Wild Thing

Fam­ily recipe favourites, with a rus­tic touch, from An­gelo Ge­or­galli.

North & South - - Photo Essay -

Arestau­ra­teur and chef for 25 years, Wanaka res­i­dent An­gelo Ge­or­galli leapt at the chance to star in his own TV show when a pro­ducer ap­proached him a few years ago. Given his love of bow hunt­ing and fly fish­ing, a “catch and cook show” set in the South Is­land was an ir­re­sistible propo­si­tion.

There was just one snag. Ge­or­galli couldn’t source a suit­able kitchen lo­cally – “ide­ally one with views” – in which to shoot. Then it hit him: why not take the kitchen out­side?

“I said, ‘Let’s just drive some­where re­mote and I’ll cook on my bar­be­cue.’ And it turned out to be bril­liant!”

Since The Game Chef went to air here on TV One in 2015, it’s been shown in 90 other coun­tries. An epony­mous cook­book swiftly fol­lowed. And while seafood is the star of his new show, An­gelo’s Out­door Kitchen, due to screen later this year, the fo­cus of his lat­est cook­book is firmly on whanau.

An­gelo’s Wild Kitchen: Favourite Fam­ily Recipes is “how I cook nor­mally, at home”, says Ge­or­galli, who, with his wife Stephanie, has three hun­gry mouths to feed: Luca, 14, Os­car, 12, and Lu­cia, 10. His “healthy, real, un­pro­cessed” food spans all meals and mul­ti­ple eth­nic­i­ties, in­clud­ing Ge­or­galli’s own her­itage. (His fa­ther is a Greek Cypriot; his mother, Ital­ian.)

“I’ve got no bound­aries when it comes to food; I love try­ing new things and ex­per­i­ment­ing. I en­joy my her­itage and al­ways try to put a twist on it.”

The 46-year- old also wanted to in­clude gluten-free and re­duced­sugar recipes to re­flect his own change of diet, which saw him shed 22kg over nine months last year. He cred­its the weight loss for mak­ing him “more ac­tive” and hav­ing fewer “aches and pains” while travers­ing the ter­rain dur­ing out­door pur­suits. (He’s re­cently taken up horserid­ing and bought a Mon­go­lian horse­bow to try out.)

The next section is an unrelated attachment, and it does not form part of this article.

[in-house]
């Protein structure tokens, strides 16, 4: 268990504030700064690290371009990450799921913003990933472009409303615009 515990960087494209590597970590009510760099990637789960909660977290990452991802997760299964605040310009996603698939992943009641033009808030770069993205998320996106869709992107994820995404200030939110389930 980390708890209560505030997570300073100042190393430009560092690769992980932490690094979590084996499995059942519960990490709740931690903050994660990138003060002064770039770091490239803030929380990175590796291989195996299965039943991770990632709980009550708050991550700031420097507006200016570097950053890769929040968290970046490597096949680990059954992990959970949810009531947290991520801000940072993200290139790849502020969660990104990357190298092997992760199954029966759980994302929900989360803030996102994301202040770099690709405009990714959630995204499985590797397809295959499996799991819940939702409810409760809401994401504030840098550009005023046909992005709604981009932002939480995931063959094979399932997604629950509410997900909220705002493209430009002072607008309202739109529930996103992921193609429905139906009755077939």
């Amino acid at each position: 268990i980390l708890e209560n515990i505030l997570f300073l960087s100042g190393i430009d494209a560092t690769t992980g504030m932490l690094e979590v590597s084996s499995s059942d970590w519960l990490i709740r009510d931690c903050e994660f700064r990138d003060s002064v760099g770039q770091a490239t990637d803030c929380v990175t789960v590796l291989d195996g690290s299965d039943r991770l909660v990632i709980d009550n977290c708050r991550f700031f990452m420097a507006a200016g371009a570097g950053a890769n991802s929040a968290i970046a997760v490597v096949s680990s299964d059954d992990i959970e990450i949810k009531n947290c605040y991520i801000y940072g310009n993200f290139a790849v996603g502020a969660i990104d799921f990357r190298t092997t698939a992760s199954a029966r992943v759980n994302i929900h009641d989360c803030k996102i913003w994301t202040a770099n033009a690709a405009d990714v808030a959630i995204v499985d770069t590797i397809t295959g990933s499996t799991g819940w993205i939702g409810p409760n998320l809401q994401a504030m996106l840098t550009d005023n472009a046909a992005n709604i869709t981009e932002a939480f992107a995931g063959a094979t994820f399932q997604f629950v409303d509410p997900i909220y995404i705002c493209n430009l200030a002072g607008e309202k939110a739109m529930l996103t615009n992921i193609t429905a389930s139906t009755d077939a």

He’s rapt to be liv­ing the lifestyle his fa­ther wanted for his four boys when they moved from Glas­gow, where Ge­or­galli was born, to a farm on Cyprus. The dream was cut short when the Turks in­vaded in 1974; their land lost, the fam­ily headed back to the UK.

Dyslexic and dis­en­chanted with school, Ge­or­galli left at 14 to work in his un­cle’s Greek del­i­catessen in Lon­don. In his early 20s, he be­came the ul­ti­mate OE sou­venir when Stephanie took him home to Auck­land. He worked at a num­ber of es­tab­lished restau­rants, and then had a crack at es­tab­lish­ing his own. In 2007, the fam­ily spent a year in Tus­cany in a 16th- cen­tury house among olive groves (“it redi­rected my life; all I did was archery and cook­ing”). On re­turn­ing home, they sold up and took on “a run­down farm” in Matakana, north of Auck­land. When Ge­or­galli bought a new dig­ger, he had to ask the de­liv­erer to park it in the barn for him, be­cause he’d never driven one be­fore. But by 2013, “it was time for a new chal­lenge”.

A friend sug­gested Wanaka. Within weeks of their first visit, they moved south, and the cou­ple now run a lux­ury ac­com­mo­da­tion busi­ness, Cardrona Val­ley Lodge.

“I can just pop out­side my back door, which backs onto 2500 acres of moun­tain pad­docks,” he says. “I’m out­side most of the time. I’d rather be out­side than in.” STACEY ANYAN

An­gelo Ge­or­galli (stand­ing), and friends in Wanaka.

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